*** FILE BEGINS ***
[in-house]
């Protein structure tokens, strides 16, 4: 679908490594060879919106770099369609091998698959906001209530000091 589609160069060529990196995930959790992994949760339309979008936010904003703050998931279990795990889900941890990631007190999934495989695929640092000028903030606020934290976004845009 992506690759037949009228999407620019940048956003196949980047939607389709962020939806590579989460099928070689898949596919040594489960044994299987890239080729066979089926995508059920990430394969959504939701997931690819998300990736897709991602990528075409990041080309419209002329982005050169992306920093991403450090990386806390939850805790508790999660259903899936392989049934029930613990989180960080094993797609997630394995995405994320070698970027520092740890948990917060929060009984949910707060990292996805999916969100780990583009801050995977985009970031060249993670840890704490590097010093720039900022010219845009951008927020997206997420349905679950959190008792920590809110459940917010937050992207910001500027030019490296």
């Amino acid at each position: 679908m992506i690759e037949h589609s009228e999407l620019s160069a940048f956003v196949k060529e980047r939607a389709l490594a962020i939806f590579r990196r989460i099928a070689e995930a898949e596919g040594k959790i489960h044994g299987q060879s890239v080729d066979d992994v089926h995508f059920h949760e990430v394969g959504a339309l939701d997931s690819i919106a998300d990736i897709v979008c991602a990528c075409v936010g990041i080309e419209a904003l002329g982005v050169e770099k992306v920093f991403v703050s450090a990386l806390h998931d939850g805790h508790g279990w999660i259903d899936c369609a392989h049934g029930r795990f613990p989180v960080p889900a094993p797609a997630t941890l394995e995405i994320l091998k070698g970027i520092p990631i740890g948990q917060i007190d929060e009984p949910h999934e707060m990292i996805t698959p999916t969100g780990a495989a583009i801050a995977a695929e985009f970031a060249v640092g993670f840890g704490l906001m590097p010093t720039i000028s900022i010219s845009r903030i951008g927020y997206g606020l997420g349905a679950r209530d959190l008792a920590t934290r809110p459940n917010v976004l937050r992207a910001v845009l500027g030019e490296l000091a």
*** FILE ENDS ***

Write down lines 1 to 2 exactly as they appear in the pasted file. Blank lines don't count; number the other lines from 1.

[in-house]
């Protein structure tokens, strides 16, 4: 679908490594060879919106770099369609091998698959906001209530000091 589609160069060529990196995930959790992994949760339309979008936010904003703050998931279990795990889900941890990631007190999934495989695929640092000028903030606020934290976004845009 992506690759037949009228999407620019940048956003196949980047939607389709962020939806590579989460099928070689898949596919040594489960044994299987890239080729066979089926995508059920990430394969959504939701997931690819998300990736897709991602990528075409990041080309419209002329982005050169992306920093991403450090990386806390939850805790508790999660259903899936392989049934029930613990989180960080094993797609997630394995995405994320070698970027520092740890948990917060929060009984949910707060990292996805999916969100780990583009801050995977985009970031060249993670840890704490590097010093720039900022010219845009951008927020997206997420349905679950959190008792920590809110459940917010937050992207910001500027030019490296």